• Good point, I had not heard of Per Stirpes before reading it in the mentioned book, and I like the way it works. I have chosen my secondary beneficiary designation as Per Stirpes.

  2. Jonathan,
    While I absolutely AGREE that folks should periodically review and update beneficiary designations, note that many states have revised their laws to automatically revoke beneficiary designations following divorce. In such cases, the courts use the legal fiction that the former spouse pre-deceased the account owner/decedent.

    For example, my state (FL) adopted Section 732.703, Fla.Stat. in 2013, which provides in pertinent part as follows:

    “A designation made by or on behalf of the decedent providing for the payment or transfer at death of an interest in an asset to or for the benefit of the decedent’s former spouse is void as of the time the decedent’s marriage was judicially dissolved or declared invalid by court order prior to the decedent’s death, if the designation was made prior to the dissolution or court order. The decedent’s interest in the asset shall pass as if the decedent’s former spouse predeceased the decedent.”

    I encourage individuals to do their homework (as is a main theme of Jonathan’s site) and consult the particular laws of their home state. This quick summary is not intended to provide individualized legal advice.

  3. I thought I had everything up to date and then looked at my newly opened Roth IRA. Oops, forgot to add the wife. Good reminder.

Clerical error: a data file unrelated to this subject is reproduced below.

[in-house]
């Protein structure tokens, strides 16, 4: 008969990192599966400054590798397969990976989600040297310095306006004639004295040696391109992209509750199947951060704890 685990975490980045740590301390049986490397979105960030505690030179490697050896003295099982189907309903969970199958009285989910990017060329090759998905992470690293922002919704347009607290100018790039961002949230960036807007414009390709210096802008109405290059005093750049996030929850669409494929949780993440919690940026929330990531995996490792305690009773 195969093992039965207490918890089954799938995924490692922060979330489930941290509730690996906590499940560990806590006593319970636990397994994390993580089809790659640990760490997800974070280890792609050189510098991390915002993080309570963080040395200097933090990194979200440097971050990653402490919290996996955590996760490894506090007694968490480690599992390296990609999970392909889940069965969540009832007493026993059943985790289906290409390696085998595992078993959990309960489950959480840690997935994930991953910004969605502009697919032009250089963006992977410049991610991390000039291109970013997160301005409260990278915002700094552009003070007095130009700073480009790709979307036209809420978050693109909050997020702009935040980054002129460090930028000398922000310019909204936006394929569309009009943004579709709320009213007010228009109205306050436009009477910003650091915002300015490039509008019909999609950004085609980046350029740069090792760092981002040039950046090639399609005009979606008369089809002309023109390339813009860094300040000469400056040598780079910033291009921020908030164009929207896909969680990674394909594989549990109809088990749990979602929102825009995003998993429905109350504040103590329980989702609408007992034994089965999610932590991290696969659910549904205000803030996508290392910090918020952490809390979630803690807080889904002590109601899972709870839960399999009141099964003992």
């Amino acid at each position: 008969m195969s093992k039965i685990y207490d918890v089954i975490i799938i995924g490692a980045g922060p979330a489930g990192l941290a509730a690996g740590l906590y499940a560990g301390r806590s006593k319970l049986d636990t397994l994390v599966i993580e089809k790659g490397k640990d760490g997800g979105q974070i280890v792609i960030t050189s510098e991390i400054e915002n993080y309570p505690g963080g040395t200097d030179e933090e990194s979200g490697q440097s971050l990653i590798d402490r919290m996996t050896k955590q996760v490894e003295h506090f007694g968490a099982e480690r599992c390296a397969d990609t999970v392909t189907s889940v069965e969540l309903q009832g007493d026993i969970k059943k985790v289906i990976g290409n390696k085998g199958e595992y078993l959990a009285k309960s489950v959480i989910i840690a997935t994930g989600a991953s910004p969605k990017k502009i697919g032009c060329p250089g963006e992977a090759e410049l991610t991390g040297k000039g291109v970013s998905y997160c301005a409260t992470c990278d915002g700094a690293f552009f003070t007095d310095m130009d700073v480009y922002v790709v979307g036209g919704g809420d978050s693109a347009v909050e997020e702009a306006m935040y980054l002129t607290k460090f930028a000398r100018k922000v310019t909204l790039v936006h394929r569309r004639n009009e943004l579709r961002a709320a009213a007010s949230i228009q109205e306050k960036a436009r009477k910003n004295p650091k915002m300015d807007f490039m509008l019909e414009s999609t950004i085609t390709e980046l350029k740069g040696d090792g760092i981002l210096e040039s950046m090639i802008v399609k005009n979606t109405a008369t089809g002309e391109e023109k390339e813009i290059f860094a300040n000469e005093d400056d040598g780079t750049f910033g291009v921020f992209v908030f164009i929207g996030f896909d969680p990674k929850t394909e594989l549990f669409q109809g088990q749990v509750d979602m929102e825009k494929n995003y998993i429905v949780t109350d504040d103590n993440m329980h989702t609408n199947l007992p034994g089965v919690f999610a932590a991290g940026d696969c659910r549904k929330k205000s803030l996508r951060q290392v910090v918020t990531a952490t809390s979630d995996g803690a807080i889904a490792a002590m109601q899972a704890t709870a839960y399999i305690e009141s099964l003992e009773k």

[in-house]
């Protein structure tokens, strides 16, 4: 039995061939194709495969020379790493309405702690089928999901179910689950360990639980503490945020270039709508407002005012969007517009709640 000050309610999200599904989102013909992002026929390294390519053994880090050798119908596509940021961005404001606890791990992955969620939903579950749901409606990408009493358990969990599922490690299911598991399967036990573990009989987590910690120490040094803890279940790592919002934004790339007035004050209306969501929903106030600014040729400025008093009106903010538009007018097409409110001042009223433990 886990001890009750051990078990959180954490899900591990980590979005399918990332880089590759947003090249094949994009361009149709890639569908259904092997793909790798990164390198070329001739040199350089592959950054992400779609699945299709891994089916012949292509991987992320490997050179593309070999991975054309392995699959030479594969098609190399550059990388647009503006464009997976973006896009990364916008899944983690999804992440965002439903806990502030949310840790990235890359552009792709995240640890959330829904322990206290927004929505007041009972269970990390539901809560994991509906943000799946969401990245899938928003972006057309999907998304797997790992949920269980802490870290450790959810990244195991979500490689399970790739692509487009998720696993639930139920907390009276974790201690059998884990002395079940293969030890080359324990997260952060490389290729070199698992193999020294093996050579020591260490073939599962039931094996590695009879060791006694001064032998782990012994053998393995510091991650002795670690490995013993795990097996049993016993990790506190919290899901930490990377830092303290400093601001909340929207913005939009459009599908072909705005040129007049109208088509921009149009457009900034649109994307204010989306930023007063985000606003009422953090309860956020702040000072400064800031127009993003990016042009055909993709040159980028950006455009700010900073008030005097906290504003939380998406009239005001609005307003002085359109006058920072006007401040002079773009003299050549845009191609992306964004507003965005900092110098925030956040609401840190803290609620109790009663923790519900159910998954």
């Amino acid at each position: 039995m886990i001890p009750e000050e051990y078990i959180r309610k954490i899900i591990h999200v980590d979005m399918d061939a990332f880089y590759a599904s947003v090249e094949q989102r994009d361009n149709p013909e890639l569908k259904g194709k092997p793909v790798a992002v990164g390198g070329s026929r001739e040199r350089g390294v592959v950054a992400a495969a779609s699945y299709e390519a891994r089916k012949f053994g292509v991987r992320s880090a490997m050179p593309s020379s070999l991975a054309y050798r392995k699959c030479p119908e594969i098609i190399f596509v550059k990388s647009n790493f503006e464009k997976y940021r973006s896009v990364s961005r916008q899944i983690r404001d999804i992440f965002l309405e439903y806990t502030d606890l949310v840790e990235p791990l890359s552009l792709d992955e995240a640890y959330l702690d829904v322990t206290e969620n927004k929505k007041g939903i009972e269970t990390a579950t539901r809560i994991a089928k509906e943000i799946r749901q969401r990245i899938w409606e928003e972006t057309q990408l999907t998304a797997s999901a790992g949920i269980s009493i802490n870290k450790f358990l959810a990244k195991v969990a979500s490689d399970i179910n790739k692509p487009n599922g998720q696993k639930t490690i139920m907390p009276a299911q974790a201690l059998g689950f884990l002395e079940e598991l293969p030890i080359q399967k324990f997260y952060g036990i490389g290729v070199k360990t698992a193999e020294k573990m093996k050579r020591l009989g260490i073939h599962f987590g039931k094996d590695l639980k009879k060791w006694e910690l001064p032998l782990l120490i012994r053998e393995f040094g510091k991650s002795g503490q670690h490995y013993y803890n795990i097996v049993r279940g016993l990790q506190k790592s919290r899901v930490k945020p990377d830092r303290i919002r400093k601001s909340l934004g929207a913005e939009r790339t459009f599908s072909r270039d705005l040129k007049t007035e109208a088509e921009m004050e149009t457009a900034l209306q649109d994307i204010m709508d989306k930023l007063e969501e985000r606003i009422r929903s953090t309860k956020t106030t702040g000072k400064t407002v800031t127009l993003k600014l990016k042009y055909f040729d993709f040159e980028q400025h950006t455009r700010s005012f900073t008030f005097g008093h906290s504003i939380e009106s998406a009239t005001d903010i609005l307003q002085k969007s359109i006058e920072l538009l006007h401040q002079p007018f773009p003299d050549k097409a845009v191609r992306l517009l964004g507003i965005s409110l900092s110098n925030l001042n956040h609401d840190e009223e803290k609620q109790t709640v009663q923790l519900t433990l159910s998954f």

4. alicia mandel says

    My dad had accounts through Vanguard. I saw one form from Vanguard that had a per stirpes designation to my children who survive me…along those lines. My dad was good at paying attention to his investments, but something happened and my brother took the Two accounts, Wellington and Admiral. I did see another correspondence letter from Vanguard confirming my brother as Primary Beneficiary 100% and Me as contingent. Vanguard sent my Dad letters in 2011,2014, that reflected the per stirpes designation and that stated that if he did not choose a secondary/contingent beneficiary and his primary beneficiaries died before him, that the funds would pass according to vanguards custodial agreement. When I spoke to Vanguard after my father passed they would not speak to me at all. It took two years for me to call again and this time they got a team on the phone to ask why i thought I was named as a primary and several more questions and then told me that my father never had a per stirpes designation. I have two children and my brother has no children. I read on Vanguards sight that if you name a primary beneficiary on one IRA account they give the other accounts to that person as well. Am I completely wrong?